Sea Shell-ters: Home Is Where the Shell Is

Sea Shell-ters: Home Is Where the Shell Is

The cutest marine creatures I’ve ever seen is the small coconut octopus. I watched a video of this mini invertebrates the other day (see below). These highly intelligent creatures have a unique habit – they fossick for empty coconuts and sea shells. And they transform them into a cozy home for itself.

Watch how this coconut octopus masterfully carries a shell on the floor bed

Found in Indonesia, these six-inch long critters are found mostly near coral reefs and deep-sea caves, but they can also be seen swimming on top of water during low tide.

Once a coconut octopus selects its favorite shell as a shield and shelter, it will carry their newfound home around with them until they need to use it again.

Which brings me back to really appreciate the role of seashells in marine life.

Seashells start out as the outer skeletons of invertebrates (animal without backbones). Clams. Snails. Oysters and others. So they serve as natural homes for these living creatures. when these animals die, they leave behind their dwellings for other sea animals to ‘inherit’ as their own home and shelter.

As in the case of the coconut octopus.

There is an ongoing shell craze taking over the jewellery world (as of this writing, they are the top 7 jewellery accessories of Spring 2021). I’d like to think as a jewellery artist, I consider these sea gems more than just pretty coastal ornaments.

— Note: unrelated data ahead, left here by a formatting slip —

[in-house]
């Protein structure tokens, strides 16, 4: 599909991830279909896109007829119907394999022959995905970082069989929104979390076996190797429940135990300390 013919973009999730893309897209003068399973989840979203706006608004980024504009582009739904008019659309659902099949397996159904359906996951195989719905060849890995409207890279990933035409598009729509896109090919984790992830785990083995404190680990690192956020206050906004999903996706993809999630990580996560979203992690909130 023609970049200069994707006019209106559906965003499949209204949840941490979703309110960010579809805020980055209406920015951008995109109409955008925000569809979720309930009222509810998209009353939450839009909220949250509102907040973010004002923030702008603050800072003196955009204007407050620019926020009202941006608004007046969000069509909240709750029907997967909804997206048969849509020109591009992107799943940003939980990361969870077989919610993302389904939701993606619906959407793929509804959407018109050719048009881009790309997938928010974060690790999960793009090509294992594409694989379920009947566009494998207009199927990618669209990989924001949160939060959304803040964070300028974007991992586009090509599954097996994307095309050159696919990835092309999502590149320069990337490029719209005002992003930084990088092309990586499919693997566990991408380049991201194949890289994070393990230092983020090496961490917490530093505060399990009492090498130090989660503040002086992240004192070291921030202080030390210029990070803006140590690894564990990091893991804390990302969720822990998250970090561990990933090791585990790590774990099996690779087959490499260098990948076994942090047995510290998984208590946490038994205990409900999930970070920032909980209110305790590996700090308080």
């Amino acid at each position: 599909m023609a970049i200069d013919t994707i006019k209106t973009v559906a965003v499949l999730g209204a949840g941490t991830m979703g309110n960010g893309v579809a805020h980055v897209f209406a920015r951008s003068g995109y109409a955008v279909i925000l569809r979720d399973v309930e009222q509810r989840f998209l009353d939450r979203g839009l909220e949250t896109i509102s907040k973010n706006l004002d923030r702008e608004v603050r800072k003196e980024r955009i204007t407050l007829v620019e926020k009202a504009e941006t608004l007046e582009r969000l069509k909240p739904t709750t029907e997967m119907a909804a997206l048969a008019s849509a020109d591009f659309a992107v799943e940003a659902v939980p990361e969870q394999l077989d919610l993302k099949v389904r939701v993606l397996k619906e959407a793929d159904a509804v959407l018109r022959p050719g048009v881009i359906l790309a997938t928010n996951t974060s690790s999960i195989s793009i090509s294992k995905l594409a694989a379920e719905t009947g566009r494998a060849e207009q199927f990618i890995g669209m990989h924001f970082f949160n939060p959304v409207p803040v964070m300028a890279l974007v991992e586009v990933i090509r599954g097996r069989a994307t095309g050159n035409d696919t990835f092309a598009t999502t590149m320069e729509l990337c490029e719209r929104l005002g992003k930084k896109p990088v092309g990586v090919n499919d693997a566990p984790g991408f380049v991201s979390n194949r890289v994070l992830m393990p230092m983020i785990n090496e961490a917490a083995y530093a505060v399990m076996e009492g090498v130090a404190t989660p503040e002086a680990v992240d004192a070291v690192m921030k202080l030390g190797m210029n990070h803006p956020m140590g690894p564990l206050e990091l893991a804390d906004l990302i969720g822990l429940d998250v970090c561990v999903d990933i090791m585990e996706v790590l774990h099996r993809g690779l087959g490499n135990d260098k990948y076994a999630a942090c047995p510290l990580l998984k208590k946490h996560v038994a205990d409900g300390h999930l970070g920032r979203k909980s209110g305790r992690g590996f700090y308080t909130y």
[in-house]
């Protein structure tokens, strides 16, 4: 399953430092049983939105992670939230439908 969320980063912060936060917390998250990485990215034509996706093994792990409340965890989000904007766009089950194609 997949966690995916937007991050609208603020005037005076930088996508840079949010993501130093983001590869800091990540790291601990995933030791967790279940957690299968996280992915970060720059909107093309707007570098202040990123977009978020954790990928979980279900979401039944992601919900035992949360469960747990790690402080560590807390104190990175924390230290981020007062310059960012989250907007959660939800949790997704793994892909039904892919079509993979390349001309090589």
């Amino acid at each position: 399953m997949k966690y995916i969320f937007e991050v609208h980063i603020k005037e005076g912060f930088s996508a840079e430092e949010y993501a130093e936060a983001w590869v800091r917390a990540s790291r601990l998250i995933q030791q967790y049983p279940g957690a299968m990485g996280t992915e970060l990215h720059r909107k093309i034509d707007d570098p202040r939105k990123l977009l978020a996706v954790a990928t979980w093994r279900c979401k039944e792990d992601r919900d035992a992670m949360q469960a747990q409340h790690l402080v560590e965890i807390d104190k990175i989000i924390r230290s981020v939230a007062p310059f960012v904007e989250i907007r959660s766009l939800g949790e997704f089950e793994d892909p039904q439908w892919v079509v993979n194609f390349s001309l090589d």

They have the power to tell one’s story. Because shells are marine dwellings, they are an expression of our very own safe haven. Our shield and protection. Our home sweet home.

Here are some of my sea shell jewellery pieces. I personally beachcomb most of the seashells In my jewellery designs (except for the paua shells, which I source from a local paua farm here in Northland).

So the next time you go beachcombing, marvel at these wonderful organic jewels of the ocean. Remember that at one point in time, these shells were homes to some little sea creatures! And now they are just left behind as empty souvenirs on our beaches – waiting for someone else’s story to begin.

– Rina


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